Edwin Chadwick was born in 1800 near Manchester. Moving to London, he became a lawyer and also began writing for the Morning Herald and other newspapers. In 1832, he became Assistant Commissioner to the Poor Law Commission and was promoted to Chief Commissioner the following year. He was also chief author of a report that recommended limiting children's work to 6 hours a day.
Chadwick first became involved in sanitary reform in 1839 when the authorities in Whitechapel requested his help while dealing with a local epidemic disease. Later, he embarked on a nationwide investigation into public health. He published his findings at his own expense, in the Report on the Sanitary Conditions of the Labouring Population of Great Britain in 1842.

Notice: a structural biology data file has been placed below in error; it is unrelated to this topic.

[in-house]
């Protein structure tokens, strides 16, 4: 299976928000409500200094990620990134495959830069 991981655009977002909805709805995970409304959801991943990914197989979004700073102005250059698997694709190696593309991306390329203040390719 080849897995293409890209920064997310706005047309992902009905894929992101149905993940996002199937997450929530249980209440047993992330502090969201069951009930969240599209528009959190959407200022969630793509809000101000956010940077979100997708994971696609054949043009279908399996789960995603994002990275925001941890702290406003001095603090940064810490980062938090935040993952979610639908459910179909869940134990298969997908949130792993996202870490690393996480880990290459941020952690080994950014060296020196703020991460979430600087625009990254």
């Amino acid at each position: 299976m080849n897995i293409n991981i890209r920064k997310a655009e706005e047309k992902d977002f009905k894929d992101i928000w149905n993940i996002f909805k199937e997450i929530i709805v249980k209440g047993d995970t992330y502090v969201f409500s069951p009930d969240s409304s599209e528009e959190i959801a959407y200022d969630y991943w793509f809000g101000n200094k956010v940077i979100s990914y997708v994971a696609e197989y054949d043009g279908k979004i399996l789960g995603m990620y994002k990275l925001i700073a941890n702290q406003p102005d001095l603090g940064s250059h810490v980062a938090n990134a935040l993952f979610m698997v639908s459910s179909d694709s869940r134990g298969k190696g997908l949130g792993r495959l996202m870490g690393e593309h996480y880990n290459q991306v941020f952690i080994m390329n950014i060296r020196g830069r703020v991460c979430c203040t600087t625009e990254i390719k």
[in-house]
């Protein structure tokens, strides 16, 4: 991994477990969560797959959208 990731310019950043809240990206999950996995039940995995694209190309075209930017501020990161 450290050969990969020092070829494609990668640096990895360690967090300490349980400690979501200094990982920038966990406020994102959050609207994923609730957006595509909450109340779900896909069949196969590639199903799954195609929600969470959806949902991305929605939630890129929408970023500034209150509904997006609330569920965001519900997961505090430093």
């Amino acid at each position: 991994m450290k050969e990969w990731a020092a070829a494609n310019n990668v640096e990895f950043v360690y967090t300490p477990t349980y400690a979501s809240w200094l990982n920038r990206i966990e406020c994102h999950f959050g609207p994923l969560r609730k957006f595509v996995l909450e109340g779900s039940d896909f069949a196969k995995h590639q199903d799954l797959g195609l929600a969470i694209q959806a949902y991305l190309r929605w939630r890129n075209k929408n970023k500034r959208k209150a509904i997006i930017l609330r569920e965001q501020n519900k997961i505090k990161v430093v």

In 1847, after an inquiry into the health of London, Chadwick began a campaign that resulted in the passage of the Public Health Act of 1848. He was also a commissioner of the Board of Health until he retired in 1854. He was recognised for his public services and gained a knighthood in 1889.
This source is an extract from Chadwick's Report on the Sanitary Conditions of the Labouring Population of Great Britain. It describes a typical house and its occupants in Leeds.
- What factors do you think might have existed to force working class people to live in such houses?